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The Divine Drug

La divina droga Collana fronteretro Fondazione De Carneri

The Divine Drug: Quinine and the Fight Against Malaria in Italia at the Beginning of the Twentieth Century

Written by Giustino Fortunato and Francesco Saverio Nitti

Through the end of the 19th century, the effects of malaria spread across a third of Italy and claimed thousands of victims every year, preventing people from carrying on with everyday life. The situation was particularly critical in the Center and South, given that the presence of latifundium created a severe economic backwardness.

While brilliant scientists were discovering the true causes of the disease, politicians in the parliaments of the Kingdom of Italy debated how to contain it. Thus was born the legislation which, over the course of several years and thanks to the free distribution of quinine (the “divine drug”), turned events around and brought about a gradual improvement in Italian public health.

The work of Fortunato and Nitti are not only an account of a “forgotten era” in Italian history, but are also a channel through which we can rediscover the beauty and vitality of the generosity of those who gave their resources and time to the fight against malaria.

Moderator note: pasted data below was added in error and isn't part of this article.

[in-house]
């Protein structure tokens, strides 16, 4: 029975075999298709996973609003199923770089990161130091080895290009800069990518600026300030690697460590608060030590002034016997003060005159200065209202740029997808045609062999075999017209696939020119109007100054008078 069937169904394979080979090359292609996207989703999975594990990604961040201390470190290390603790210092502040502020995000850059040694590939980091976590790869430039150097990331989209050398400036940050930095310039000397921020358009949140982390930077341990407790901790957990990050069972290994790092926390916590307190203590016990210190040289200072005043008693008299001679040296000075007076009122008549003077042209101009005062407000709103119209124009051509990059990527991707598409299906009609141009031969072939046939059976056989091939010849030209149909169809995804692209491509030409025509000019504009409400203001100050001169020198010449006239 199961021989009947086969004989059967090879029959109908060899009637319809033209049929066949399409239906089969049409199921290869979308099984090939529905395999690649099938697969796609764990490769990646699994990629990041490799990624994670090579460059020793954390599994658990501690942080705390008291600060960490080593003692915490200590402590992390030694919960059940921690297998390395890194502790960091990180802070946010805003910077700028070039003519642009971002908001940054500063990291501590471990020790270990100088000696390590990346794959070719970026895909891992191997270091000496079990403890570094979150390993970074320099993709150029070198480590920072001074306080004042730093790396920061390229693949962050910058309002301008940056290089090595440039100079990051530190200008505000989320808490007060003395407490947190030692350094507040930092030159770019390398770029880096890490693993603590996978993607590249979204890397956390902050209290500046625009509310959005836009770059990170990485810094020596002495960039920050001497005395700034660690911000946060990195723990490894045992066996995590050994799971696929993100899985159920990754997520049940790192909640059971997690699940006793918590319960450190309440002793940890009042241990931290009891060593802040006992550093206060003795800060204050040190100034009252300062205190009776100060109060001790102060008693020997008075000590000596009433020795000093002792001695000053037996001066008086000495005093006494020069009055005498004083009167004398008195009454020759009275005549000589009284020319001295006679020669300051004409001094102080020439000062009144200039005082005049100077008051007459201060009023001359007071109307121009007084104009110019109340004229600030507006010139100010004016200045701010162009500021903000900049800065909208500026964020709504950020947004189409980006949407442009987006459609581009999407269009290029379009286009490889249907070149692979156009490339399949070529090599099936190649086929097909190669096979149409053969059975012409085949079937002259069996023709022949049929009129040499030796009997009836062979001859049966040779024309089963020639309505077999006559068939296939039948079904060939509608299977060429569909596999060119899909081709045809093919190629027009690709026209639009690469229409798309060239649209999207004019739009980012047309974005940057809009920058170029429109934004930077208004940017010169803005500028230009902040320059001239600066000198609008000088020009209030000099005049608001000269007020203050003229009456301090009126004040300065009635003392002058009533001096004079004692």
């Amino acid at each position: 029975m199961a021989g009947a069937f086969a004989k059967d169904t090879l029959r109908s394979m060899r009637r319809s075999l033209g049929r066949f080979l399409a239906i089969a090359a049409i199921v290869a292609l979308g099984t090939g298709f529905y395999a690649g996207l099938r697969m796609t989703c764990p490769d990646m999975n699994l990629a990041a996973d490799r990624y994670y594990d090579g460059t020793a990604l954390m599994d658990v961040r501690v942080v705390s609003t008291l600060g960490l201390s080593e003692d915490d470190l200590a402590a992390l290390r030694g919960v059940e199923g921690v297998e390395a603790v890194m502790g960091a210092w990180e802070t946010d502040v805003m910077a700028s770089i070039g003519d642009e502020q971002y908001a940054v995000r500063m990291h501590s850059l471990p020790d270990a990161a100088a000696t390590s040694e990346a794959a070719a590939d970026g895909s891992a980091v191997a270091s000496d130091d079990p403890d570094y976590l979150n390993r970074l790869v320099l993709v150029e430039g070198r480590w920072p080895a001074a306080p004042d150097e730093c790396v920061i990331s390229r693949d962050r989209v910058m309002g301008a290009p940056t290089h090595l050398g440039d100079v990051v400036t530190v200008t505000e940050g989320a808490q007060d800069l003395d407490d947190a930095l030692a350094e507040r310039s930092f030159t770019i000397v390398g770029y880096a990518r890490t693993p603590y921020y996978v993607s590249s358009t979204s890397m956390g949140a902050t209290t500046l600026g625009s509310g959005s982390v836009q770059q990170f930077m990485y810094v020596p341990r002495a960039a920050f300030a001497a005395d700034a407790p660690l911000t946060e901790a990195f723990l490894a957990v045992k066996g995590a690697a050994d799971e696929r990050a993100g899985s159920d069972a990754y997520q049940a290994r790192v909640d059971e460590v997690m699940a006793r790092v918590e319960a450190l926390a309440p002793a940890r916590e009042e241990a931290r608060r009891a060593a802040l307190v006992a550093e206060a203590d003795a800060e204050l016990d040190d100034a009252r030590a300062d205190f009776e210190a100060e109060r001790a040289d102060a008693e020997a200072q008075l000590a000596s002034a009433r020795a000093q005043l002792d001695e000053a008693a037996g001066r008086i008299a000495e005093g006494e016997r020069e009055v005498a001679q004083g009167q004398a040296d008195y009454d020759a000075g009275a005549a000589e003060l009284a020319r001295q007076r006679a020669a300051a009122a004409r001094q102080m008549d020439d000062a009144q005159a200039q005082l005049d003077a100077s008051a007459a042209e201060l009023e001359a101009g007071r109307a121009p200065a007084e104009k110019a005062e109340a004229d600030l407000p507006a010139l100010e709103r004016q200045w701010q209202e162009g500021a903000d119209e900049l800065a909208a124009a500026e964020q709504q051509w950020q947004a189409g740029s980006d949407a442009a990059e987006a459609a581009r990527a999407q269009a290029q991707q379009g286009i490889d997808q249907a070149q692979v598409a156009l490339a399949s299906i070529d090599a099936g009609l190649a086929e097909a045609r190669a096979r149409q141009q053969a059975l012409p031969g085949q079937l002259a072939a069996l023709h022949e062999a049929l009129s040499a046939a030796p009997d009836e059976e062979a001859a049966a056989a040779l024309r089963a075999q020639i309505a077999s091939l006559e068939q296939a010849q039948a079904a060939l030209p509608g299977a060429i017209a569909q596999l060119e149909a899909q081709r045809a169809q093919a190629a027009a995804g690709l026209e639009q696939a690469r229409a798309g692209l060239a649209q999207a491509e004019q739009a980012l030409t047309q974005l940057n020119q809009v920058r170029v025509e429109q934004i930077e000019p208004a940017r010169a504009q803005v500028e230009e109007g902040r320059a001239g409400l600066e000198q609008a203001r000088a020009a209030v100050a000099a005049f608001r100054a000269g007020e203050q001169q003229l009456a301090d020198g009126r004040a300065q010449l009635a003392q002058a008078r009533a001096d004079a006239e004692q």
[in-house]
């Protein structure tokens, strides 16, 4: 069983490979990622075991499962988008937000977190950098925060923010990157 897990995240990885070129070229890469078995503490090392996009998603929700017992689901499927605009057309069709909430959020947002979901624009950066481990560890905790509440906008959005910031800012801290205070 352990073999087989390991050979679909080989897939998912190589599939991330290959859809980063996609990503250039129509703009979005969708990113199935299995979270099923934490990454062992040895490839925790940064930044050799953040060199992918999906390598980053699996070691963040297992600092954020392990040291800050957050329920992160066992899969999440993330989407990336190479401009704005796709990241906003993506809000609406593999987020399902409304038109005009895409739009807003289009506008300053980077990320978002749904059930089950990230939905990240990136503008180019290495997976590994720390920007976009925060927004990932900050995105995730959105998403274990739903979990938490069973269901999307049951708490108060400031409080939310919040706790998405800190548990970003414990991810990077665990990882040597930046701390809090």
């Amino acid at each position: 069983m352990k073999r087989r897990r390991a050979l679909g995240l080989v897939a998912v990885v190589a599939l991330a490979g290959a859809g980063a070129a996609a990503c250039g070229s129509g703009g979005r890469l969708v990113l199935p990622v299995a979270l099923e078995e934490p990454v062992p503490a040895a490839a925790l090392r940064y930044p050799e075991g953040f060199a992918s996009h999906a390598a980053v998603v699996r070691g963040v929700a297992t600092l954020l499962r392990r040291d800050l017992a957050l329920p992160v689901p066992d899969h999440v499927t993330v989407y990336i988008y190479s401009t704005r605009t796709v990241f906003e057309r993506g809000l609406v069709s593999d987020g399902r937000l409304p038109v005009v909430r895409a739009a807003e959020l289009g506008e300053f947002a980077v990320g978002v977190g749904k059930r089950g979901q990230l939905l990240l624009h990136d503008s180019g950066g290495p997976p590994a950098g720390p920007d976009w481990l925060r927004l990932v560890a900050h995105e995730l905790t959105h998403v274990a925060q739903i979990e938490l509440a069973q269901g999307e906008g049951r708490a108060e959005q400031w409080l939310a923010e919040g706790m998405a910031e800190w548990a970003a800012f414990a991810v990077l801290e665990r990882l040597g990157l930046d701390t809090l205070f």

Giustino Fortunato

(Rionero in Vulture, Potenza, 1848-Naples, 1932), politician, historian, and expert on the “Southern Question”. He studied the problems relevant to the social and economic crisis of the South following Italian unification. As a parlamentarian, he dedicated himself above all to the improvement of infrastructure, to literacy, and to public health in the South by supporting development policies and pharmaceutical disease prevention. His philosophy greatly influenced many experts on the South of Italy, and the political-cultural paradigm of the era. His works include: Il Mezzogiorno e lo Stato italiano. Discorsi politici (1880-1910); Pagine e ricordi parlamentari; Il castello di Lagopesole; La badia di Monticchio.

Francesco Saverio Nitti

(Melfi, Potenza, 1868-Rome, 1953) economist, writer, expert on the “Southern Question”, he was furthermore Council President from 1919-1920 and several times served as its Minister. As an anti-fascist, he was forced into exile in 1923 and lived in Paris for 20 years. In 1943 he was arrested by the Gestapo and deported to Austria. In 1945, he returned to Italy to restart his political career. His works include: L’Europa senza pace, La decadenza dell’Europa e La tragedia dell’Europa; La Democrazia; Scritti sulla questione meridionale.

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